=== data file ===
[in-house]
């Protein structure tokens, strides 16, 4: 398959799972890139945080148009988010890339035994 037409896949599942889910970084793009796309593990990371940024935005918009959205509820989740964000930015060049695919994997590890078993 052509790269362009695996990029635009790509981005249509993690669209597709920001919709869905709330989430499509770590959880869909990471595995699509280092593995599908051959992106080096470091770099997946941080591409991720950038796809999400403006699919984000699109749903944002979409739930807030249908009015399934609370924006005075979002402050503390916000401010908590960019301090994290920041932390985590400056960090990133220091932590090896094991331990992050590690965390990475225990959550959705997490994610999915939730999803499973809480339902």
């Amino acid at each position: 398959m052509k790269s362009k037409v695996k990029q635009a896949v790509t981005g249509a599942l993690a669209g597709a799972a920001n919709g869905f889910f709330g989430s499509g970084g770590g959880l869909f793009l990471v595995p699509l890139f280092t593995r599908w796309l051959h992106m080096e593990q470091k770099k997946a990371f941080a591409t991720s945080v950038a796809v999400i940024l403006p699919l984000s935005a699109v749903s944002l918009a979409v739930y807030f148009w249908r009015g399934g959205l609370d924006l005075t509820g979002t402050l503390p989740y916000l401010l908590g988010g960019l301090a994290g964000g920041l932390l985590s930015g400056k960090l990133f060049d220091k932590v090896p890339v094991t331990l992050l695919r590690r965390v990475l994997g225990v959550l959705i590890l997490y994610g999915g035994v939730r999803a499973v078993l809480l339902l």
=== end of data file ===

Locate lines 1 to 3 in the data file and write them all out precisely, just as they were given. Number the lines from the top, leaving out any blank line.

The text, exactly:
[in-house]
């Protein structure tokens, strides 16, 4: 398959799972890139945080148009988010890339035994 037409896949599942889910970084793009796309593990990371940024935005918009959205509820989740964000930015060049695919994997590890078993 052509790269362009695996990029635009790509981005249509993690669209597709920001919709869905709330989430499509770590959880869909990471595995699509280092593995599908051959992106080096470091770099997946941080591409991720950038796809999400403006699919984000699109749903944002979409739930807030249908009015399934609370924006005075979002402050503390916000401010908590960019301090994290920041932390985590400056960090990133220091932590090896094991331990992050590690965390990475225990959550959705997490994610999915939730999803499973809480339902």
């Amino acid at each position: 398959m052509k790269s362009k037409v695996k990029q635009a896949v790509t981005g249509a599942l993690a669209g597709a799972a920001n919709g869905f889910f709330g989430s499509g970084g770590g959880l869909f793009l990471v595995p699509l890139f280092t593995r599908w796309l051959h992106m080096e593990q470091k770099k997946a990371f941080a591409t991720s945080v950038a796809v999400i940024l403006p699919l984000s935005a699109v749903s944002l918009a979409v739930y807030f148009w249908r009015g399934g959205l609370d924006l005075t509820g979002t402050l503390p989740y916000l401010l908590g988010g960019l301090a994290g964000g920041l932390l985590s930015g400056k960090l990133f060049d220091k932590v090896p890339v094991t331990l992050l695919r590690r965390v990475l994997g225990v959550l959705i590890l997490y994610g999915g035994v939730r999803a499973v078993l809480l339902l």